Cheating is complicated. There are layers. It's not just because someone's unhappy in their relationship, not satisfied with their sex life, just wants to sleep with other people, or wants to get back at their partner. Yes, of course, those can all be contributing factors. But it's deeper than that.

Is it really about the sex or lack of connection and intimacy? Yes, we all have sexual needs. That is a real thing. But it's usually not just because of sex itself. It's usually lack of intimacy and connection that causes someone to keep peering over the fence.

And that lack of intimacy can be caused by many things. For example, one's own poor self-image and relationship with self can create a change in intimacy. Going through a challenging time in life or transition can create a change in intimacy. One's own addictions can be a crowbar in intimacy. People outgrowing each other can create a change in intimacy. And on and on.

But if you follow the string down, way down, usually cheating stems from some form of disconnection with self. It may be the relationship that caused that disconnection. Or not. It may be from one's own inner journey. Yes, him cheating on you may have had nothing to do with you.

Maybe it's a reaction to always needing to feel desire and approval, and no matter how good your relationship is or how attracted he is to you, maybe you can't give them that because it's his own lacking.

Maybe her life has been good on paper for too long, and she needed to do something that didn't make sense so she can feel alive again. Maybe she needed to be selfish and to do something for her, for the first time. Maybe it's a reaction to his fear of intimacy. Maybe it's a reaction to her not feeling beautiful anymore. Maybe it's a reaction to him not liking himself.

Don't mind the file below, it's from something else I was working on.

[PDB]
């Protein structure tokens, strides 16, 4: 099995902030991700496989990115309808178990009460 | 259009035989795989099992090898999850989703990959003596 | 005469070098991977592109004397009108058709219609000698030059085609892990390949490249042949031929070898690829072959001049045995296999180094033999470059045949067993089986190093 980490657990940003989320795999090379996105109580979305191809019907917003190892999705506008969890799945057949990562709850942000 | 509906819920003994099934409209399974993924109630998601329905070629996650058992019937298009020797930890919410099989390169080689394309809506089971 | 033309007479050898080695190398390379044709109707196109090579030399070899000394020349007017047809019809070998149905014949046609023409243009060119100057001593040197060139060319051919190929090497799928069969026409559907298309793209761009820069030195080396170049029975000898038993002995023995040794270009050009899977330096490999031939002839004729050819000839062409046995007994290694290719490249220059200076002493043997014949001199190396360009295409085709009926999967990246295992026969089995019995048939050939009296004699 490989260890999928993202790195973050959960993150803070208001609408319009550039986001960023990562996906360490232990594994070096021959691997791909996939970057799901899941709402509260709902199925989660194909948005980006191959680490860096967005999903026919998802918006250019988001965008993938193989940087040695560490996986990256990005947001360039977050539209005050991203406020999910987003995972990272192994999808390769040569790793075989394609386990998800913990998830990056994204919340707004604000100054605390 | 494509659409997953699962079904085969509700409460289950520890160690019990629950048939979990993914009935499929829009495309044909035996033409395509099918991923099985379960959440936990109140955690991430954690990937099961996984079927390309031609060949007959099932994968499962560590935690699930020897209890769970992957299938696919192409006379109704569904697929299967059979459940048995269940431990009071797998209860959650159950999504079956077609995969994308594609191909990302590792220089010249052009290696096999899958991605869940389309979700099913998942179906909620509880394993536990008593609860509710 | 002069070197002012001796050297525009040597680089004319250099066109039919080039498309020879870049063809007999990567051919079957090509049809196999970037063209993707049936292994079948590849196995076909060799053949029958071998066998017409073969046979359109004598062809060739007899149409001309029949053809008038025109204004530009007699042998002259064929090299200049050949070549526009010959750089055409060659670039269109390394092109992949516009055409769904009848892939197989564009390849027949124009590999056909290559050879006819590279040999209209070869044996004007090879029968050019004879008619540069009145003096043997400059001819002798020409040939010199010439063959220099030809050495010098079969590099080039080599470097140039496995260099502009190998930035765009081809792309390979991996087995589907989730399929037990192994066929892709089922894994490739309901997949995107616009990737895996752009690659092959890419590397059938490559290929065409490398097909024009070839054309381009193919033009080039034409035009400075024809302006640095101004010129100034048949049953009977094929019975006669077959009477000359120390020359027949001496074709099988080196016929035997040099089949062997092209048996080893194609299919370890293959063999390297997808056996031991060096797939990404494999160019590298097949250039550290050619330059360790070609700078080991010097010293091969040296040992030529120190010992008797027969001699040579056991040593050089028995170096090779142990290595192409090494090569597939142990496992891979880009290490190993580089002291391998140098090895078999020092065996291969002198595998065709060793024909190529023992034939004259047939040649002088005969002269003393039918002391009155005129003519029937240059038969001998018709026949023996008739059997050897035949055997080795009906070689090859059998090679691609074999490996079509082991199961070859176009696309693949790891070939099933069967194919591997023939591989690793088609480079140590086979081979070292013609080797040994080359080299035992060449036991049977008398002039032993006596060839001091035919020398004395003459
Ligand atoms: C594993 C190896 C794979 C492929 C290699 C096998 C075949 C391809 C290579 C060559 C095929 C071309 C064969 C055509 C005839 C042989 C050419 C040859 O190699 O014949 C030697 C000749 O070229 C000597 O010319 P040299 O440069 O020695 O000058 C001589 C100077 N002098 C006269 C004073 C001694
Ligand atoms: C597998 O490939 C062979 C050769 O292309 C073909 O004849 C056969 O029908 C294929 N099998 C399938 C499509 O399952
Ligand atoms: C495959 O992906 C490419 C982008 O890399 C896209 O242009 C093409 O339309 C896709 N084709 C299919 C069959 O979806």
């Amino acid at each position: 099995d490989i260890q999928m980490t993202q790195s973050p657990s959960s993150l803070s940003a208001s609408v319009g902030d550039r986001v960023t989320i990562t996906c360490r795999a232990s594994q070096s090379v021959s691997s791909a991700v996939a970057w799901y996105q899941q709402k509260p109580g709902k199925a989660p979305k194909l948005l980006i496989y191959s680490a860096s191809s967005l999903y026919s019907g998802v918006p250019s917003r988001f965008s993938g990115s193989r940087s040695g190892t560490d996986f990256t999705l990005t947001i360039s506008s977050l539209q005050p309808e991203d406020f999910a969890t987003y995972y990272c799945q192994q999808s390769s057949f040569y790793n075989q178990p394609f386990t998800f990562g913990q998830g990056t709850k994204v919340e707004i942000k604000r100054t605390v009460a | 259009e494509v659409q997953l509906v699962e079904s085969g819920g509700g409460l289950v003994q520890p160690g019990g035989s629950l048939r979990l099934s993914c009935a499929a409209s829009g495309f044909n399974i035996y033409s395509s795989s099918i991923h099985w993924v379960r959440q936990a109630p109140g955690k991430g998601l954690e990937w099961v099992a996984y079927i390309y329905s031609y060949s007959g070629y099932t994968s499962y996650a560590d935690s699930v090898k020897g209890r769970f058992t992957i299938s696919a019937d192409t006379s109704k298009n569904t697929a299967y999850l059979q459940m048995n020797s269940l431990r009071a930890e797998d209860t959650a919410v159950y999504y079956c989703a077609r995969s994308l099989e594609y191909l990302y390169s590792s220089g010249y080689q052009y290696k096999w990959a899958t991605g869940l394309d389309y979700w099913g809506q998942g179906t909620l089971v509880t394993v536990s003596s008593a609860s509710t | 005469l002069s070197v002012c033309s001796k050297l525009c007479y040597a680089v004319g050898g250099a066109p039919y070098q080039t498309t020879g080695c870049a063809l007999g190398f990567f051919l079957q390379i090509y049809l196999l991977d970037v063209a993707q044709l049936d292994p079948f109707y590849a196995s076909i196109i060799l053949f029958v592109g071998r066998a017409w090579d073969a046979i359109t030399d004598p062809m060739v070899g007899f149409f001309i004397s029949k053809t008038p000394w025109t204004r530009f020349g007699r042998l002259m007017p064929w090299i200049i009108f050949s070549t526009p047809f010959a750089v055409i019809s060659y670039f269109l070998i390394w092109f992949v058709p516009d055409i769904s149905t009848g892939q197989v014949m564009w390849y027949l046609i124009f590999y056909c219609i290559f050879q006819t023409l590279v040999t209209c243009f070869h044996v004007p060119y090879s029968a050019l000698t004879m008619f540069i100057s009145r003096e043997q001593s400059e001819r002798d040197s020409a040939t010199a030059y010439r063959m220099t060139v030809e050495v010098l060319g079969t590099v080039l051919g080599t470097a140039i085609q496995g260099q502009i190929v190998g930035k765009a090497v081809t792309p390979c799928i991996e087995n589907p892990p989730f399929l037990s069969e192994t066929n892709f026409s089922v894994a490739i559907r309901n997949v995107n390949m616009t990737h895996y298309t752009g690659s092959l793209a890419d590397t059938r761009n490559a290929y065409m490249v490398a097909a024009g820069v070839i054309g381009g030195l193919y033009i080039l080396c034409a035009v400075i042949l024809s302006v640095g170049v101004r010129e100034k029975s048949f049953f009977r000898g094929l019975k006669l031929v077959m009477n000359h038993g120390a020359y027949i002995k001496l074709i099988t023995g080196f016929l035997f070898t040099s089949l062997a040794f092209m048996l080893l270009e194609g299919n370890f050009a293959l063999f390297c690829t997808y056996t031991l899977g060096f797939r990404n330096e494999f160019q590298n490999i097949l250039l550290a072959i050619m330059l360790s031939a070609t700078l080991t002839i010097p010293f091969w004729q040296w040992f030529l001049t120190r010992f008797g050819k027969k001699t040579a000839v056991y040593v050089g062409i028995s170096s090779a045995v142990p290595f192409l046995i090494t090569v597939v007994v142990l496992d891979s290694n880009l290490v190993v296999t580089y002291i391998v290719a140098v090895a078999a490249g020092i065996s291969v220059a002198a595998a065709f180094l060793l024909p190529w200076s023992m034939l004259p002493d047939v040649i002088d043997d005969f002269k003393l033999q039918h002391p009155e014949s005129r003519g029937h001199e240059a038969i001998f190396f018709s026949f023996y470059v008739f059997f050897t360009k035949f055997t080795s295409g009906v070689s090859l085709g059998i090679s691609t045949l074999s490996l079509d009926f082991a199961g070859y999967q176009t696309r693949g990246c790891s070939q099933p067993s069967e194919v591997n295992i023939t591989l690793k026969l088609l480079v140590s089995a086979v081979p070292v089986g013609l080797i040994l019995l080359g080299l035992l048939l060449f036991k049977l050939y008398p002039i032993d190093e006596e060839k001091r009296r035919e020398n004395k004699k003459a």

Our actions stem from something deeper than what's on the surface. Infidelity then can be a form of running. Or hiding. Or coping.

It doesn't mean it's excusable. That's not where I'm going with this. It means there's more to cheating that it being about you and the relationship. And once you understand this, you can take it less personally. You can cut the cord that ties the incident to your worth. With this distance, there is now room for empathy. And a 360 view instead of a two-dimensional one.

No, he's not a monster. He is human. Struggling. Coping. Finding himself. And you must see him this way. Not for him. For you. Because it will be what allows you to move past it.

If not, the monster did something to you. You were betrayed and a victim. He took something from you. Yes, that may be true. But if that is your mindset, it will always have power over you.

To take the power back, you must deploy empathy, and you can't deploy empathy unless you understand. And to understand, you must humanize—him or her, but also you.

What if you saw cheating as a reaction to something that's happening within them? Not a reaction to you or the relationship?

Would this shift in perspective change anything? Would it help you move through and past instead of holding on?

To anger.

Resentment.

The anchors that will keep you trapped and afraid to love again.

—Angry

Facebook image: Alejandro J. de Parga/Shutterstock

References